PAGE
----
‘Dueodde’ meteorite announced

Last update: 10 May 2018

On 16 March 2018 Professor Martin Bizzarro of the Statens Naturhistoriske Museum of Københavns Universitet reports a new meteorite (H5) find in Denmark. The owner of a summer house near Dueodde on the Danish island Bornholm is reported to have discovered a small hole in an eternit panel of the roof of the annex of the summer house on 17 July 2017 near location 54°59’24”N, 15°04’12″E while removing a thick layer of spruce needles and twigs with a broom. After inspecting the hole (~3-4 cm or 5 cm) the man is reported to have found the oval egg-sized meteorite under the pierced panel the following day while replacing it with a new one. Allegedly not considering it anything special the owner removed the meteorite and threw it away. Apparently, it wasn’t until his wife heard about the hole that the couple reinvestigated the stone and after some research on the internet considered it to be the meteorite and contacted Bizzarro. According to the landlord the hole couldn’t be older than 2 or 3 years because the annex had been relocated 4 years before. The meteorite has a weight of 75 grams. It was on display at the Geological Museum in Copenhagen from 20 March 2018. The anonymous finder has received a reward of 14,000 kroner (~2,300 US$) according to the Danekræ law. So far no visual recording of a bolide in the Dueodde region has apparently been found in the Danish, Norwegian and Swedish records. On 7 April 2018 the meteorite was registered in the Meteoritical Bulletin Database as Dueodde (H5/W1).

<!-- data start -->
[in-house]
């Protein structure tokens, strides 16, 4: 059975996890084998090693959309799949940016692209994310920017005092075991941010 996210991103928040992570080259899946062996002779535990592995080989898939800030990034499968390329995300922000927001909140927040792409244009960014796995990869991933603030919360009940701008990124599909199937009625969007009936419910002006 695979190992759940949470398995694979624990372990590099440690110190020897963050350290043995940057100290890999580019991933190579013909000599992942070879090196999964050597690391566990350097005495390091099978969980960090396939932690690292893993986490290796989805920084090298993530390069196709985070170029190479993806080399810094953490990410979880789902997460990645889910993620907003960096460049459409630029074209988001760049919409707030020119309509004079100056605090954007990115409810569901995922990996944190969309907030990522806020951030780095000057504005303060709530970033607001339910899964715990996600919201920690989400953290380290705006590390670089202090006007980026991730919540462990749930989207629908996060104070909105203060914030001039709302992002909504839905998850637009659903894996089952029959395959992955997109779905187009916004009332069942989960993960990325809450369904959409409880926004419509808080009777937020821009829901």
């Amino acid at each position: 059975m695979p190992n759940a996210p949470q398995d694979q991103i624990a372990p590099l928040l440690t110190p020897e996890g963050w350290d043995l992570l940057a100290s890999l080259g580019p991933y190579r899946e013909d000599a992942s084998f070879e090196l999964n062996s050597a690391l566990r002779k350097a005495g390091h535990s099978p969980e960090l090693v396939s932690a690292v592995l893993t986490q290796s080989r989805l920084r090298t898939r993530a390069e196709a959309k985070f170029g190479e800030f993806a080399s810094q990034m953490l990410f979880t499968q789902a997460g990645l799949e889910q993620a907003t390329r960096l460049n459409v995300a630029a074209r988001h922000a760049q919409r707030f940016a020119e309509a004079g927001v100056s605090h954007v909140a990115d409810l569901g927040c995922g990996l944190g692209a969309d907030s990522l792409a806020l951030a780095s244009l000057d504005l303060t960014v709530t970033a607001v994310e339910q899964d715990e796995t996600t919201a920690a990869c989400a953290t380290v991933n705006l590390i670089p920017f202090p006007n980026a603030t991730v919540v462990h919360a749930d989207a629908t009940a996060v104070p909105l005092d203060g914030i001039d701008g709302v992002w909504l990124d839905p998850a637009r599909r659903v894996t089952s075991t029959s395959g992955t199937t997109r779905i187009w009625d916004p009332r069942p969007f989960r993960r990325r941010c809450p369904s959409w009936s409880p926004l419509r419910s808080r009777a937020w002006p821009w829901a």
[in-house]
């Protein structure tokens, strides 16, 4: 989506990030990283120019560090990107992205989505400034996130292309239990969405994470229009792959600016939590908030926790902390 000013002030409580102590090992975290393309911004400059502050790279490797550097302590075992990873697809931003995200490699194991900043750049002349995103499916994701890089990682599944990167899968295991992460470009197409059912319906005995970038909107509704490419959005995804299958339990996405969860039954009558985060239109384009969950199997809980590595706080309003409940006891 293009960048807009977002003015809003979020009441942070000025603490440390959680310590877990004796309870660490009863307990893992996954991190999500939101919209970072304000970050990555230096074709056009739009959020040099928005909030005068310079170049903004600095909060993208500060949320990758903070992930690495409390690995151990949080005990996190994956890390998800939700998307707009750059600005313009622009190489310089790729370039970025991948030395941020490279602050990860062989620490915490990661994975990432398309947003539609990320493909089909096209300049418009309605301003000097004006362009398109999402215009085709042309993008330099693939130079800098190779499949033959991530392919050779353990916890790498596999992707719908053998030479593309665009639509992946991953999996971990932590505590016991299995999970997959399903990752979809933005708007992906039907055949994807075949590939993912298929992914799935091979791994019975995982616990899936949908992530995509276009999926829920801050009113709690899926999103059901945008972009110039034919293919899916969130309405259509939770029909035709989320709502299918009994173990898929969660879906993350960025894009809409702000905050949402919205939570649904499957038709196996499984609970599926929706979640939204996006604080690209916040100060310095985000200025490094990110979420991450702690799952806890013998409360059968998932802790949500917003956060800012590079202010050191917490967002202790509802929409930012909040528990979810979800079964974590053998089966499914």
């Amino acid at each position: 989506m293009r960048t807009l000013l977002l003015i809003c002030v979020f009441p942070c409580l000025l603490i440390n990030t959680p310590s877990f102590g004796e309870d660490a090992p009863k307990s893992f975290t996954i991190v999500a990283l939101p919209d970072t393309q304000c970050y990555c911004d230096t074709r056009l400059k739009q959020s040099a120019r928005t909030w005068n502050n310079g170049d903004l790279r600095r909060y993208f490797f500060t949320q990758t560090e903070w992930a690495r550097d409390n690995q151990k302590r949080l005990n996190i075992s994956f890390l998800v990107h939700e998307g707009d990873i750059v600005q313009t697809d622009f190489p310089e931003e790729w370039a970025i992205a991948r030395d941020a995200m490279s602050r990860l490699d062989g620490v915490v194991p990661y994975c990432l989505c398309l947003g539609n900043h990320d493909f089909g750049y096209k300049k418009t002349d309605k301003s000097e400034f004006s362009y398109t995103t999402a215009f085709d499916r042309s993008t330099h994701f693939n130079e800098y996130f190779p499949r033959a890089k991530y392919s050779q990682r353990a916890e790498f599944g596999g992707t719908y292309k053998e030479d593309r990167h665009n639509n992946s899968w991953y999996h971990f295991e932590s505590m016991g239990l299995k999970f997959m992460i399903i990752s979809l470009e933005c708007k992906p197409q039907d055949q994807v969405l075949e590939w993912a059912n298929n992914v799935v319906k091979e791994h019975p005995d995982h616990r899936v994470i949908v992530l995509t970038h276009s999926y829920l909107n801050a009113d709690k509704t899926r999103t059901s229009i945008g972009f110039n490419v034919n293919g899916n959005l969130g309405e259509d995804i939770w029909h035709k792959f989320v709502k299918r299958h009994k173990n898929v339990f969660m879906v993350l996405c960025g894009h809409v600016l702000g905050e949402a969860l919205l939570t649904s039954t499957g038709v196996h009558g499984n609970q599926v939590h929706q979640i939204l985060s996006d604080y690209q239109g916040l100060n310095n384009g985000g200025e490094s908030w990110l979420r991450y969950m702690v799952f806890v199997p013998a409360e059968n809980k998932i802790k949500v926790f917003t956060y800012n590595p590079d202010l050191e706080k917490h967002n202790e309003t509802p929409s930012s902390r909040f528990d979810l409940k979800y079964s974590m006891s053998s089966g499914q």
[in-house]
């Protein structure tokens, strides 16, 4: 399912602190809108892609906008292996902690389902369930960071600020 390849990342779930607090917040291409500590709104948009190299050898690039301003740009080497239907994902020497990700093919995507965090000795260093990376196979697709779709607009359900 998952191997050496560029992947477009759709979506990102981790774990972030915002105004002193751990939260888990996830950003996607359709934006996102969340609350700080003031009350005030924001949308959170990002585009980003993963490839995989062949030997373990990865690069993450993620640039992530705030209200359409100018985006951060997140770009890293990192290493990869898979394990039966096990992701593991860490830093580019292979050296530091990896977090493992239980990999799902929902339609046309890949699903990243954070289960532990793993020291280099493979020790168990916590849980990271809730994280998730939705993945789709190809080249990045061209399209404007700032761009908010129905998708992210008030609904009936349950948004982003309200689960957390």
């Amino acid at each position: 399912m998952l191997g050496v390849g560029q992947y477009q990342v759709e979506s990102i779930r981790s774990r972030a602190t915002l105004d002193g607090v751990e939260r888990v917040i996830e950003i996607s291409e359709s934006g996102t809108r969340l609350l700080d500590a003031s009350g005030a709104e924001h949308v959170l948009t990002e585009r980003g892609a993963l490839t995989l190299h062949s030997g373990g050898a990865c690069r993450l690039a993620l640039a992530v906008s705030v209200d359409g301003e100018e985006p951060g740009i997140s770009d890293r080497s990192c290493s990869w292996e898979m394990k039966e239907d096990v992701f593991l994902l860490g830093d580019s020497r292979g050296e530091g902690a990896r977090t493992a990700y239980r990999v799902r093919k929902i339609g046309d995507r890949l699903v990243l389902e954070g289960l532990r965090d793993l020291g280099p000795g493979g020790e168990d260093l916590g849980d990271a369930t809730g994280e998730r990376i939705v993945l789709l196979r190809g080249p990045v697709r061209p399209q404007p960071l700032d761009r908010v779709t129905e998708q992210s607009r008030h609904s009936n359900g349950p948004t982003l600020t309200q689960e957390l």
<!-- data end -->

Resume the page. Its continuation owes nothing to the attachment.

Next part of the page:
Press release (SNM, 16 March 2018)

Given the circumstances of the discovery of the meteorite we consider a very thorough analysis of short-lived radionuclides as well as a close analysis of the impact hole essential before this meteorite can be accepted as a new fall or find. This includes a thorough analytical comparison of the meteorite with other recent falls of ordinary chondrites. The registration of a potentially ‘planted’ meteorite as a new fall/find in the Meteoritical Bulletin must be avoided by all means.

‘Dueodde’ (prov.) meteorite. Photo: Statens Naturhistoriske Museum

Alleged impact hole in the annex of the summer house in Dueodde. Photo: private

Alleged impact hole in the annex of the summer house in Dueodde. Photo: private


Weekendavisen (16 March 2018, Ideer (section), pp.1-3)